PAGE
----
Pope Francis blesses a boy during a Mass at the Sheikh Zayed Sports City in Abu Dhabi, United Arab Emirates. (AP)
Pope Francis on Tuesday concluded a historic visit to the Arabian Peninsula after ministering to the United Arab Emirates’ thriving Catholic community with the first-ever papal Mass in the country.
The celebration marked what some considered to be the largest showing of public Christian worship on the peninsula that birthed Islam.
The hymns of “Halleluja” booming out from speakers, marked an unprecedented achievement for the Emirates’ much-touted assertions for other faiths and comes a day after Francis made a broad appeal for Christian and Muslim leaders to work together to promote peace and reject war.
Cheers erupted inside and outside the Zayed Sports City Stadium as Francis arrived and looped through the crowd in his open-sided popemobile, as chants of “Viva il Papa” and “We love you!” echoed from the crowd, estimated to be around 135,000.
Organizers said faithful from 100 countries would attend, as well as 4,000 Muslims from this Muslim federation — evidence of the enormous diversity among the 9 million people who live in the UAE.
“We have to say it is really a big event for us which we never expected,” said Sumitha Pinto, and Indian native who has lived in the UAE for nearly 20 years. She attended the Mass with her husband and four sons, the youngest of whom held up a sign with the pope’s photo that read: “Welcome Pope Francis. Make Me a Channel of Your Peace.”
God is with those who seek peace.
The Emirates’ Catholic community is something an anomaly for the region — large, diverse and thriving at a time when the wider Mideast has seen an exodus of Christians fleeing persecution at the hands of ISIS and others.
The Catholic Church estimates as many as 1 million of the over 9 million living in the UAE are Catholic, nearly all of them foreigners drawn to the oil-rich federation to find work. They can face precarious labor conditions, which human rights groups regularly denounce.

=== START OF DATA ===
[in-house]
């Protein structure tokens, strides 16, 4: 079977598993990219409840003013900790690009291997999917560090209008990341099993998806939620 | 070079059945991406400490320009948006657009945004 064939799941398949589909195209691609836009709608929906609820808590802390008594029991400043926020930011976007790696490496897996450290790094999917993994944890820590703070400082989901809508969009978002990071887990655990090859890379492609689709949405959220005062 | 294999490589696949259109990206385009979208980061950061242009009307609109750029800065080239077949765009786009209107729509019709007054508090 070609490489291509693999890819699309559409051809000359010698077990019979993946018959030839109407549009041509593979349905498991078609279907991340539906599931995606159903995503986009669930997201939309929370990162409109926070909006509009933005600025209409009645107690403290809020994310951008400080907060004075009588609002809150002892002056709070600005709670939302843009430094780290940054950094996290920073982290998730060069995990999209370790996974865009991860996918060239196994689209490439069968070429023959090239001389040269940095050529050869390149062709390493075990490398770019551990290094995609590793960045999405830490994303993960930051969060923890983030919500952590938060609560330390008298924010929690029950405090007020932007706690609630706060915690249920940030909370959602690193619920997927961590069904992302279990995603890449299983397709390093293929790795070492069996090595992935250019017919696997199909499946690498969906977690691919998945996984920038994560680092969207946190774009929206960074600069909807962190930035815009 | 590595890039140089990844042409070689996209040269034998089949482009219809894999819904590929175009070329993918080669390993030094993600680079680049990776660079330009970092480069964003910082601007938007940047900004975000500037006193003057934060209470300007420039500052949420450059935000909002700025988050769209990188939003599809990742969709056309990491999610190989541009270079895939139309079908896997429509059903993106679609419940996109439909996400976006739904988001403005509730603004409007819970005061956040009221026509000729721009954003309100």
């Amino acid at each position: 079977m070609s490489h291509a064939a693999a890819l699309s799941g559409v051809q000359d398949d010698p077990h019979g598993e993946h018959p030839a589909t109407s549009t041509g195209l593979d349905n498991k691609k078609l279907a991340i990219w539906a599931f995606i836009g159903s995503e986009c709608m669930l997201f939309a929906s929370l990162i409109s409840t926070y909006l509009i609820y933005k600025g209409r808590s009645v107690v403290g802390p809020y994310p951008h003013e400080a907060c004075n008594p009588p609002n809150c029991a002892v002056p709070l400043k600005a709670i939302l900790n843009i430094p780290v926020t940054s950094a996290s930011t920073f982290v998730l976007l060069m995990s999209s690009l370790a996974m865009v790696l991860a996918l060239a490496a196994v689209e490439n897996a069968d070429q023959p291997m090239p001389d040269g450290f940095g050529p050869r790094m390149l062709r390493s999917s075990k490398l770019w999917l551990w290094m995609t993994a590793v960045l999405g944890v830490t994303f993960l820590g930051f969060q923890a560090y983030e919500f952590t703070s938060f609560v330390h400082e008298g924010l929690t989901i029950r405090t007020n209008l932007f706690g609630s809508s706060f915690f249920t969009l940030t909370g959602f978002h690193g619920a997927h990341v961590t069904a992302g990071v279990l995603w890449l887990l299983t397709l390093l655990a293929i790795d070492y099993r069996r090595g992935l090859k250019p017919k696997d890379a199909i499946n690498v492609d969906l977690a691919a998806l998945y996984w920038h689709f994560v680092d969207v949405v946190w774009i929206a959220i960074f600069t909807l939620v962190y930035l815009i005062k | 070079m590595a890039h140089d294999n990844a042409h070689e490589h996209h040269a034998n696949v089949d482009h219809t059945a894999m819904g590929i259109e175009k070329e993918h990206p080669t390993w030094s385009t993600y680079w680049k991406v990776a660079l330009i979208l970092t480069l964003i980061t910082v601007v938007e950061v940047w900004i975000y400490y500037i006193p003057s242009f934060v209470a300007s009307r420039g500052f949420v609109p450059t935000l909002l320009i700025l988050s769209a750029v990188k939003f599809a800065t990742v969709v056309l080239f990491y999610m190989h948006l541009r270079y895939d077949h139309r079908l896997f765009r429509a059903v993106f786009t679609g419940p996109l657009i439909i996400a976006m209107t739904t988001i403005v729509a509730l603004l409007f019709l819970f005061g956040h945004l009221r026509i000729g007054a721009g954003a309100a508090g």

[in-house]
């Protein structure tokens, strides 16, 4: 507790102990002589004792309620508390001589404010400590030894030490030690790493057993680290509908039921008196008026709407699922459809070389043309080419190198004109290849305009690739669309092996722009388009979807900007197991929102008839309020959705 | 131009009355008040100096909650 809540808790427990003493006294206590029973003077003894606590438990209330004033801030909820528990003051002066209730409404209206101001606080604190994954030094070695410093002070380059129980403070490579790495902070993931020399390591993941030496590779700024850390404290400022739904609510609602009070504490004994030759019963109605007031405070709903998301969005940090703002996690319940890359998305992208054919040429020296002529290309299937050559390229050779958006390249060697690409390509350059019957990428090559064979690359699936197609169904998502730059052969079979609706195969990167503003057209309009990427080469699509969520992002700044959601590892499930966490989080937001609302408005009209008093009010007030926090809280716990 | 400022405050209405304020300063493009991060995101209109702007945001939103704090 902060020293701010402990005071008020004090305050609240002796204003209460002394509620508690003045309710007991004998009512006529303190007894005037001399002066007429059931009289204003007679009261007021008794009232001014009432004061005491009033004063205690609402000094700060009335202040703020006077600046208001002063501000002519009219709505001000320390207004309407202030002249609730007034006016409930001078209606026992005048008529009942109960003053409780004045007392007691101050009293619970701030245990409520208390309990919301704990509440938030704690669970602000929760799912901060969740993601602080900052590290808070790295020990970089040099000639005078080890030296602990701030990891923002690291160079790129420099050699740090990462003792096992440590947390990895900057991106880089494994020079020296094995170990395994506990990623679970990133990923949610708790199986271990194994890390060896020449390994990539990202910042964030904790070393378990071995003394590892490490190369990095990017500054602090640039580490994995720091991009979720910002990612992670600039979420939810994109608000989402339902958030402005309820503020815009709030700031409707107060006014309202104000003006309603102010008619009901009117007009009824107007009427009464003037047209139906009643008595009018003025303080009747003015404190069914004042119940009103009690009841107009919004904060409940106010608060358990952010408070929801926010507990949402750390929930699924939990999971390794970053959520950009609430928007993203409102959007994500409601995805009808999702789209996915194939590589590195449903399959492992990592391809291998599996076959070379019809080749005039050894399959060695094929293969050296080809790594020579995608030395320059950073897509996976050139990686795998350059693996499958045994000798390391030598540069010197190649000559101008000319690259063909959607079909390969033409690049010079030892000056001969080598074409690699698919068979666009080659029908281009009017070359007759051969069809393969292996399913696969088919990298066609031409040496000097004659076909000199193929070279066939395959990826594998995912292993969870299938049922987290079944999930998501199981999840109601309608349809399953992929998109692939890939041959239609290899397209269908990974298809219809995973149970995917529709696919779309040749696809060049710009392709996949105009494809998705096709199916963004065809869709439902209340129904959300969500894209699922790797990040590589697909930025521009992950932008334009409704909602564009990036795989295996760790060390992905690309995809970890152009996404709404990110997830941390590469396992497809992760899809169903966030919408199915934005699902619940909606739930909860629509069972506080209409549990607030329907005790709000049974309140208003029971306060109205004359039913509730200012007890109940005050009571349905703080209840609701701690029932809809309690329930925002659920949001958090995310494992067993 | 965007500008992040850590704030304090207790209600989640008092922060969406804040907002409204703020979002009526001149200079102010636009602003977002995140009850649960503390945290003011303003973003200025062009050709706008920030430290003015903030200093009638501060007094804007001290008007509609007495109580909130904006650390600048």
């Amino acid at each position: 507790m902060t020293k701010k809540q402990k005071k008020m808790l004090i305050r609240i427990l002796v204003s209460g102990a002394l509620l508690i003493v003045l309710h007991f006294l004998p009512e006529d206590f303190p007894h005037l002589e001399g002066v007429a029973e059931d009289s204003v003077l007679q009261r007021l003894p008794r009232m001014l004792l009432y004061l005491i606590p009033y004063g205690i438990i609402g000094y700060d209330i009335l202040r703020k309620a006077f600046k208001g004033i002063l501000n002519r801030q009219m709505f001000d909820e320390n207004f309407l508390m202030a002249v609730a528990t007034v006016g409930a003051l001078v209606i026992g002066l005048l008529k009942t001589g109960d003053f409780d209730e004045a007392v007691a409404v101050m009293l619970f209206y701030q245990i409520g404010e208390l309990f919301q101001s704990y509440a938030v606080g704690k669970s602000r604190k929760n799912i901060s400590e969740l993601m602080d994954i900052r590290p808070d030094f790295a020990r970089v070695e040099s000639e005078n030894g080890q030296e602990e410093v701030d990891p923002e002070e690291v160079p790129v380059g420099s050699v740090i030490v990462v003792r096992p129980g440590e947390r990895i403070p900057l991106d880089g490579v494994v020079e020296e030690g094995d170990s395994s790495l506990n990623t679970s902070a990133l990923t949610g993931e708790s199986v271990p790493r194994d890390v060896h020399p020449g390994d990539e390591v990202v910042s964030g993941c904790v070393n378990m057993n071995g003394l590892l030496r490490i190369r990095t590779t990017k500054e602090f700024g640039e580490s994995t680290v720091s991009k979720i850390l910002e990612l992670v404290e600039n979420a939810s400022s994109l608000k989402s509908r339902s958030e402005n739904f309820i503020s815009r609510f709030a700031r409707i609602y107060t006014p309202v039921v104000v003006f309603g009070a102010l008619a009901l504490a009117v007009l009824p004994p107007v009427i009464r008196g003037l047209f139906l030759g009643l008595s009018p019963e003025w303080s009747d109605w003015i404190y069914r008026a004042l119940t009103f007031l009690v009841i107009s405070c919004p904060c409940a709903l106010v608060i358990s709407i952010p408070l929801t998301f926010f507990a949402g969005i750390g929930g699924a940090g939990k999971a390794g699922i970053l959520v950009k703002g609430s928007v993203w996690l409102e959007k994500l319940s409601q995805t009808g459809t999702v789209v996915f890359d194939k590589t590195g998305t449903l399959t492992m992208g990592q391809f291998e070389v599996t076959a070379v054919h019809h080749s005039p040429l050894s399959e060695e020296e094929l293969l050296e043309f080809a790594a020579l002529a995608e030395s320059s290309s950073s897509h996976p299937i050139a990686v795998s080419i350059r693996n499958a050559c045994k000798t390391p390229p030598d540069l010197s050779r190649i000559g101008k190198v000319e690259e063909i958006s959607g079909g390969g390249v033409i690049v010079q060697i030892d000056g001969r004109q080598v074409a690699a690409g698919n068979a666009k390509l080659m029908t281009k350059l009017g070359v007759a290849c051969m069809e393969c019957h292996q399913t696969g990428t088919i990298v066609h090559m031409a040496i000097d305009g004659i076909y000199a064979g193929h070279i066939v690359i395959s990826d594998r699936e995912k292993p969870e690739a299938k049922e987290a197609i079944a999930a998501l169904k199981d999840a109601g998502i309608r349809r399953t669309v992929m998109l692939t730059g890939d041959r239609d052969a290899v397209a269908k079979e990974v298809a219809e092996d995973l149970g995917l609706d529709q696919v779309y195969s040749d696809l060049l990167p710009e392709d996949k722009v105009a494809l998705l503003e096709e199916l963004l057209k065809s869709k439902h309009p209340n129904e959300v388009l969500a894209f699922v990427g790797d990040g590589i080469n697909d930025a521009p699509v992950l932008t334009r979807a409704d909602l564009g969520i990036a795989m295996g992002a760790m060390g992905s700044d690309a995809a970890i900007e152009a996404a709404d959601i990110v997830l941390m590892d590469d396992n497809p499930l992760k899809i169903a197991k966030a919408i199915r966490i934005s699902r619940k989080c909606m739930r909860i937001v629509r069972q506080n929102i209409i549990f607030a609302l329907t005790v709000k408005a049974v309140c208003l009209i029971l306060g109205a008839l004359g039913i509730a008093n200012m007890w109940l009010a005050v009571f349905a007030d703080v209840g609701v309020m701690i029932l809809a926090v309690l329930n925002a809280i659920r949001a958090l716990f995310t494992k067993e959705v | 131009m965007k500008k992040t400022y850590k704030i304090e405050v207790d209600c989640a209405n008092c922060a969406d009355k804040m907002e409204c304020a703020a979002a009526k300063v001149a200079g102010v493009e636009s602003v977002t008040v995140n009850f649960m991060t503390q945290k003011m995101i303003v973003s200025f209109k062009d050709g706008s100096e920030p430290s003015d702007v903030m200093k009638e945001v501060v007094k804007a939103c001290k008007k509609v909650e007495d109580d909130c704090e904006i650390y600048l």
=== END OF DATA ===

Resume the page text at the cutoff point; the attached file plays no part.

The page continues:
“It is most certainly not easy for you to live far from home, missing the affection of your loved ones, and perhaps also feeling uncertainty about the future,” Francis said in a homily that was delivered in Italian and translated into Arabic with English subtitles on giant screens. “But the Lord is faithful and does not abandon his people.”
Worshippers attend Pope Francis Mass at the Sheikh Zayed Sports City in Abu Dhabi, United Arab Emirates. (AP)
Francis also told his flock — many of them poor, manual laborers — that they need not build great “superhuman” works to be faithful. It was a message extolling meekness in a country that is home to the world’s biggest skyscraper and is known for its opulence and excess.
“Jesus did not ask us to build great works or draw attention to ourselves with extraordinary gestures. He asked us to produce just one work of art, possible for everyone: our own life,” Francis said to an elated crowd.
“He is almost divine. He has a special charisma, which appeals to each one,” said Raphael Muntenkurian, 64, an Indian-native and former seminarian who has lived in the UAE for more than 30 years.
“Everybody is actually mesmerized by his appeal for peace and tolerance,” he said. “His simplicity and humility is always praiseworthy.”
In an indication of the diversity of the Catholic flock, the prayers during Mass were being read out in a variety of languages and addressed the variety of hardships that many face.
A prayer in the Indian language of Konkani called for public officials to be “illuminated” and promote the dignity of all, while the one in the Filipino language of Tagalog urged prayers for migrants and workers in the UAE so that “their sacrifice and work may blossom and sustain their families.” The one in French called for those who foment violence to change their ways and “stop wars, overcome hatred and help us forge links of justice and peace.”
On Monday, the pope met with Emirati leaders and signed a document promoting “human fraternity” with Sheikh Ahmed el-Tayeb, the grand imam of Egypt’s Al-Azhar, the revered 1,000-year-old seat of Sunni Muslim learning. He also urged religious leaders to work together to reject the “miserable crudeness” of war and resist the “logic of armed power … the arming of borders, the raising of walls.”
“There is no alternative: we will either build the future together or there will not be a future,” Francis told Abu Dhabi’s powerful crown prince and hundreds of imams, muftis, ministers, rabbis and swamis gathered in the Emirati capital at a time when the UAE-backed Saudi war in Yemen has driven the Arab world’s poorest country to the brink of famine.
“God is with those who seek peace,” Francis added.
Francis’ visit, 800 years after his peace-loving namesake St. Francis of Assisi visited an Egyptian sultan, marked the culmination of years of Holy See efforts to improve relations with the Muslim world after they hit a low during the papacy of Pope Benedict XVI. Since then, religious fanaticism and faith-inspired wars have only grown around the globe, inspiring the pontiff’s efforts to promote tolerance and understanding.
The Associated Press contributed to this report.